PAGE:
Milwaukee Mile Gets Caution Flag over Erosion
[excerpted from the Journal-Sentinel]
A race is on - 15 feet beneath the Milwaukee Mile track - to prevent the collapse of leaking metal pipes carrying the entire flow of Honey Creek under State Fair Park in West Allis.
Should the pipes fail, sinkholes could form on the infield of the historic oval and swallow a section of a road course used by sports car clubs, officials said.
Though a NASCAR race is not scheduled this year at the Milwaukee Mile, the track and road course will be open to car clubs and driving schools.
The ground surface already has subsided 2 feet at three spots adjacent to the infield course, said facility engineer Jeff Jacobson. The pipes are not much deeper, just 15 feet or so below ground.
Fair Park crews have dumped gravel on the depressions, first observed in the summer of 2008, as they monitor the stability of the soil, Jacobson said. The area is fenced off from parking during the annual State Fair.
The Milwaukee Metropolitan Sewerage District's commission on Monday will discuss hiring a contractor to line the bottom of each of four metal pipes with concrete to stop leaks and prevent further corrosion of bolts holding the pipes together. During construction in late 1964 and early 1965, corrugated steel plates were bolted together to form 9-foot by 13-foot oval culverts.
Water from the creek has been leaking out cracks in the bottoms of the aging pipes, eroding soil around them, said David Fowler, MMSD senior project manager.
Soil above the pipes drops down, filling voids but causing depressions on the surface, he said.
Nearly 2.14 miles of north-flowing Honey Creek was forced underground in the mid-1960s, according to Fowler.
The creek drops into two 10-foot by 15-foot concrete box culverts at the north end of McCarty Park in West Allis. It does not return to the surface until it flows out of three 10-foot by 15-foot concrete culverts immediately north of I-94, near 84th St. in Milwaukee.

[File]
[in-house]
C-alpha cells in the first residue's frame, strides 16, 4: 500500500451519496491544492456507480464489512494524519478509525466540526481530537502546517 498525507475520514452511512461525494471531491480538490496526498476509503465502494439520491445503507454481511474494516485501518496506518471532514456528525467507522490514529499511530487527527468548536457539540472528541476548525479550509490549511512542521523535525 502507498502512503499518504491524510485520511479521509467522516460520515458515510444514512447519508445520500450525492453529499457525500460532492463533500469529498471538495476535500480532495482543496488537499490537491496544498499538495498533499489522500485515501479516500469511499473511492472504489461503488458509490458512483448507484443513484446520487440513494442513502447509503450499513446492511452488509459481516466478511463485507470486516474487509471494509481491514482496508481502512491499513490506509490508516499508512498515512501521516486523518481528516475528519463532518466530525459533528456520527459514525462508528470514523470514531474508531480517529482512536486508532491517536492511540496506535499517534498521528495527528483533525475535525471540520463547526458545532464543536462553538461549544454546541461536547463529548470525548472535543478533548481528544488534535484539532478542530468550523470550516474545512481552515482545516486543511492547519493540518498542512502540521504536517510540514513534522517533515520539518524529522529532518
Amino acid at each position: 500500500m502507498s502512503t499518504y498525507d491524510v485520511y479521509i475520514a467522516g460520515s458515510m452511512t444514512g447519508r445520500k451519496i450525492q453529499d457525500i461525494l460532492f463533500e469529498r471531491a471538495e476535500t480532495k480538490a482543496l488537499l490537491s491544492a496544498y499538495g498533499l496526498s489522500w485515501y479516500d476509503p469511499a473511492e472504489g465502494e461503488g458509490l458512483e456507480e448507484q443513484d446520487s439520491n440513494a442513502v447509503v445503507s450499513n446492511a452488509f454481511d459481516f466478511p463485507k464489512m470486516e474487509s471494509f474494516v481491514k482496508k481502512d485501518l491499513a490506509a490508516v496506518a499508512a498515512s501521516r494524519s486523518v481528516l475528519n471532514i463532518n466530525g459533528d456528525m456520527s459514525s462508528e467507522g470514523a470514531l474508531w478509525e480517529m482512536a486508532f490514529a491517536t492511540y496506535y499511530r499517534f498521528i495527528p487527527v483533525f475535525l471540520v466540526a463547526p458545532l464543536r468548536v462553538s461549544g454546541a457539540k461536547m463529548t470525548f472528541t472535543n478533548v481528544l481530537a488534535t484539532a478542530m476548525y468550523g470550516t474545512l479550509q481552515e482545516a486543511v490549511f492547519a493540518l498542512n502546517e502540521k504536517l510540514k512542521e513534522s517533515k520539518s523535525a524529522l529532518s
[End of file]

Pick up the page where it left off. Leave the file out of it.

Beneath State Fair Park, the creek's flow is split between four oval steel culverts.
Engineers in the 1960s decided to confine the creek in culverts to quickly move water downstream in storms and eliminate flooding in the dense neighborhoods through which it flowed.
Photos from the time show the creek in channels next to garages and backyards of small urban lots. Some of those backyards now have manhole covers marking the creek's underground presence, Fowler said.
At State Fair Park, MMSD staff has recommended spending $212,000 to repair 50-foot sections of each of the four pipes below the Milwaukee Mile.
Water will be diverted from one pipe at a time to provide a dry surface, said Urbain Boudjou, MMSD project manager. Then a layer of concrete will be poured on the bottom of each pipe. Grout will be pumped around the pipes to fill voids and stop soil from slumping, Boudjou said.
Trucks will be parked on the infield of the Milwaukee Mile, pumping concrete and grout through lines dropped into manholes at access shafts.
Construction is scheduled to start in February and be completed before heavy spring rains of late April and May.
The contract also will include removing part of a vehicle found in one of the pipes, according to Fowler.
The abandoned, rusted chassis likely was driven or pushed up the pipe by people entering the culvert north of I-94. That opening also will be used to remove it from the pipe since the vehicle is too big to lift out of a manhole, he said.
Honey Creek flows north more than 8.8 miles from its origin near S. 43rd St. in Greenfield, through West Allis, Milwaukee and Wauwatosa, where it joins the Menomonee River.